Bibimbap + Bingsu = Bibimbingsu, a Next-level Korean Dessert


Korean cuisine is famous for its beautiful and intricately prepared bibimbap, but in the hot summer months, when bingsu variations reign supreme, a new combination has gained popularity: Bibimbingsu.

This dish mimics the appearance of actual bibimbap with the sweet ingredients common to summer bingsus and is surely a next-level Korean food experience.


At 납작한슬리퍼 (“Flat Slipper”), a cafe next to Jeonju’s renowned Sambaekjib restaurant downtown, patrons can find what is likely the most visually masterful bibimbingsu in Korea.

Here, the dessert starts with shaved ice in place of rice.  Chopped fruits, nuts, and corn flakes simulate what would normally be bibimbap’s vegetable portions, and on top, where a partially cooked egg traditionally rests, an egg-shaped orange and yogurt jelly caps things off.


At this particular cafe, the sweet substitute for bibimbap’s gochujang sauce is a thick mixture of strawberry and condensed milk. A smaller bowl of red beans and rice cake, along with a giant scoop of vanilla ice cream, stand by on the side as well.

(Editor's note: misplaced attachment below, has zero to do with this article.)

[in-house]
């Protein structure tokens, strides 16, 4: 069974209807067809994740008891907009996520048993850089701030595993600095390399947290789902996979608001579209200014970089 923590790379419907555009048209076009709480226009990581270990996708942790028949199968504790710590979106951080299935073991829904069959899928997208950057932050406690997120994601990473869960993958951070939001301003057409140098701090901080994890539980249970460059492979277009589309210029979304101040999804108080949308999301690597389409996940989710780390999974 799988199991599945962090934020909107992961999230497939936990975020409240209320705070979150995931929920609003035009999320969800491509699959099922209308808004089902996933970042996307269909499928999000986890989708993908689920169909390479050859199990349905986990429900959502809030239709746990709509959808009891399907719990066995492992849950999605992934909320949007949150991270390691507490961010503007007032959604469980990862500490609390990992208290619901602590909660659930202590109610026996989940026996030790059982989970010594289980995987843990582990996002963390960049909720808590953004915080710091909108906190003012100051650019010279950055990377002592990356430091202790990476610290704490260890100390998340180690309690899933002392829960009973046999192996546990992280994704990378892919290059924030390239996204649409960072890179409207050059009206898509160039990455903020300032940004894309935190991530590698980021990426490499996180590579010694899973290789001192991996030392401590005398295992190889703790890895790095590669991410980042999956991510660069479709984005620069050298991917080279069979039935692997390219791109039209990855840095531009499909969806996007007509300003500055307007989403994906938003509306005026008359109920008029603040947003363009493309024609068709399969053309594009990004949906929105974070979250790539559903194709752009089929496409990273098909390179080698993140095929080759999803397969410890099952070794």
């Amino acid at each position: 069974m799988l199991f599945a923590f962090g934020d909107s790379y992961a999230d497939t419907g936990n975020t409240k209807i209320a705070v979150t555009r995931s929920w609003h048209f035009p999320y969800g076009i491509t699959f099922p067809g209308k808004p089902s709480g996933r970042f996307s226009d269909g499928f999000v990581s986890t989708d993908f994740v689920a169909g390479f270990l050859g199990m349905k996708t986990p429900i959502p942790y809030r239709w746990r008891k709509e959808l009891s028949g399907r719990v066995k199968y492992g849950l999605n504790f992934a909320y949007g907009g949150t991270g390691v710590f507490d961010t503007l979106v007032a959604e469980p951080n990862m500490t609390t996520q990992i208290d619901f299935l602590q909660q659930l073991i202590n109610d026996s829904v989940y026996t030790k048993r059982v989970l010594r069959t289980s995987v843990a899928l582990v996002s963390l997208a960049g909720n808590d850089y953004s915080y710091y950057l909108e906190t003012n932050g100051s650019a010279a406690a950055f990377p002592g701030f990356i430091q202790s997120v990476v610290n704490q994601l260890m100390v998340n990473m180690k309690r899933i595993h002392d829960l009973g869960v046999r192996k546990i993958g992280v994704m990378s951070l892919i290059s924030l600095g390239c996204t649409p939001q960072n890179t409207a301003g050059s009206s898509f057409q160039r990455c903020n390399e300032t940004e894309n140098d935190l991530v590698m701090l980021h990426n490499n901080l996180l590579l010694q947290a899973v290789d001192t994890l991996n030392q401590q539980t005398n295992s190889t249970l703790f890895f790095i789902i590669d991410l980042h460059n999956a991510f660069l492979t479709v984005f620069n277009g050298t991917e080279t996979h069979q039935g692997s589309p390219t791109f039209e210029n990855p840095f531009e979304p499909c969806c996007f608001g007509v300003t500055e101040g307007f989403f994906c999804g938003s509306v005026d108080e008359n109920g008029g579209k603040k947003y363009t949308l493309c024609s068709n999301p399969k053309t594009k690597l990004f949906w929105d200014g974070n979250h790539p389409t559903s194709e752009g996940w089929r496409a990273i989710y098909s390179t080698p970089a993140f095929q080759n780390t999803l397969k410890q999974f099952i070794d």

This might be of special significance to those who don’t enjoy the red bean in typical bingsu: here, it’s quite easy to move the ice cream into the bibimbingsu and leave the beans behind.


In Jeonju, the home of bibimbap, this dessert dish runs around 12,000 won — a low price for a heaping helping shared among 2-4 people.  You’re likely to find it in other restaurants around the peninsula, too. Busan, for instance, has a few cafes with their own famous versions, such as the dish at Nampo-dong’s Miss Napoli.

Ingredients vary by shop, but regardless, in general, most Korean cafes remove bingsu from the menu when the weather cools down. Bibimbap will be available year-round, but bibimbingsu is a dish to seek out now.

To visit 납작한슬리퍼 (“Flat Slipper”), Jeonju’s location for this dish view the map below.